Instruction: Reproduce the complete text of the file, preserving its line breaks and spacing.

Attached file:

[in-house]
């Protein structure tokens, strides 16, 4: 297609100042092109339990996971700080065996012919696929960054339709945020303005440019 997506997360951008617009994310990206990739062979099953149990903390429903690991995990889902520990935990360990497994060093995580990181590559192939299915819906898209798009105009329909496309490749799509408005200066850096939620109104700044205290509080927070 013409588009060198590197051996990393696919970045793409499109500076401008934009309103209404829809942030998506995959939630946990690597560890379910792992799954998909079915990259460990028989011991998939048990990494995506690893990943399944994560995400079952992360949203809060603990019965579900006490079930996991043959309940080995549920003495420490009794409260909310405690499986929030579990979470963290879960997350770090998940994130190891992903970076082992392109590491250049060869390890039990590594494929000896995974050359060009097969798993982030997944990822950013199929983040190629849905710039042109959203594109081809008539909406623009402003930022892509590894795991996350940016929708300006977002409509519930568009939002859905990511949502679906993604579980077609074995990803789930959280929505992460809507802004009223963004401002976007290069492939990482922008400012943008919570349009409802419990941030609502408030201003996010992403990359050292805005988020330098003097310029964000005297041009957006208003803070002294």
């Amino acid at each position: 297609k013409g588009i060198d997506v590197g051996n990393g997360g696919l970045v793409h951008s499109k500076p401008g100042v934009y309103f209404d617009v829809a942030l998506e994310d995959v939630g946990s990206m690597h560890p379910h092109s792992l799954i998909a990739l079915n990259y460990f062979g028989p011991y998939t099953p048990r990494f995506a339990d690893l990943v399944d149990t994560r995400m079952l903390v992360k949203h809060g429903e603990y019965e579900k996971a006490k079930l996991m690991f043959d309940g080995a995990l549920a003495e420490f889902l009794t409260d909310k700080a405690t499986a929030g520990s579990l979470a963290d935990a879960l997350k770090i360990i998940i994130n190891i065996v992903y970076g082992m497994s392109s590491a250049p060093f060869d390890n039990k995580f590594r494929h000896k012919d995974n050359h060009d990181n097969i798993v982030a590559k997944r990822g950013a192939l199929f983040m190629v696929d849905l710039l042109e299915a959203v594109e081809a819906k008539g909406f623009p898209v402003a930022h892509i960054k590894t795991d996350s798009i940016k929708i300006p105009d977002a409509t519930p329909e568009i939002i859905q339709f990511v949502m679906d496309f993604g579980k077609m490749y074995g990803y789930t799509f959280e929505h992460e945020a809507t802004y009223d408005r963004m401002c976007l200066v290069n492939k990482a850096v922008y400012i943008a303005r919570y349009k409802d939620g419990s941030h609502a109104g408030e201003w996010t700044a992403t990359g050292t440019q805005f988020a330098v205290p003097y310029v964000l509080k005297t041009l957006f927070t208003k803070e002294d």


[in-house]
């Protein structure tokens, strides 16, 4: 297609100042092109339990996971700080065996012919696929960054339709945020303005440019 997506997360951008617009994310990206990739062979099953149990903390429903690991995990889902520990935990360990497994060093995580990181590559192939299915819906898209798009105009329909496309490749799509408005200066850096939620109104700044205290509080927070 013409588009060198590197051996990393696919970045793409499109500076401008934009309103209404829809942030998506995959939630946990690597560890379910792992799954998909079915990259460990028989011991998939048990990494995506690893990943399944994560995400079952992360949203809060603990019965579900006490079930996991043959309940080995549920003495420490009794409260909310405690499986929030579990979470963290879960997350770090998940994130190891992903970076082992392109590491250049060869390890039990590594494929000896995974050359060009097969798993982030997944990822950013199929983040190629849905710039042109959203594109081809008539909406623009402003930022892509590894795991996350940016929708300006977002409509519930568009939002859905990511949502679906993604579980077609074995990803789930959280929505992460809507802004009223963004401002976007290069492939990482922008400012943008919570349009409802419990941030609502408030201003996010992403990359050292805005988020330098003097310029964000005297041009957006208003803070002294």
């Amino acid at each position: 297609k013409g588009i060198d997506v590197g051996n990393g997360g696919l970045v793409h951008s499109k500076p401008g100042v934009y309103f209404d617009v829809a942030l998506e994310d995959v939630g946990s990206m690597h560890p379910h092109s792992l799954i998909a990739l079915n990259y460990f062979g028989p011991y998939t099953p048990r990494f995506a339990d690893l990943v399944d149990t994560r995400m079952l903390v992360k949203h809060g429903e603990y019965e579900k996971a006490k079930l996991m690991f043959d309940g080995a995990l549920a003495e420490f889902l009794t409260d909310k700080a405690t499986a929030g520990s579990l979470a963290d935990a879960l997350k770090i360990i998940i994130n190891i065996v992903y970076g082992m497994s392109s590491a250049p060093f060869d390890n039990k995580f590594r494929h000896k012919d995974n050359h060009d990181n097969i798993v982030a590559k997944r990822g950013a192939l199929f983040m190629v696929d849905l710039l042109e299915a959203v594109e081809a819906k008539g909406f623009p898209v402003a930022h892509i960054k590894t795991d996350s798009i940016k929708i300006p105009d977002a409509t519930p329909e568009i939002i859905q339709f990511v949502m679906d496309f993604g579980k077609m490749y074995g990803y789930t799509f959280e929505h992460e945020a809507t802004y009223d408005r963004m401002c976007l200066v290069n492939k990482a850096v922008y400012i943008a303005r919570y349009k409802d939620g419990s941030h609502a109104g408030e201003w996010t700044a992403t990359g050292t440019q805005f988020a330098v205290p003097y310029v964000l509080k005297t041009l957006f927070t208003k803070e002294d």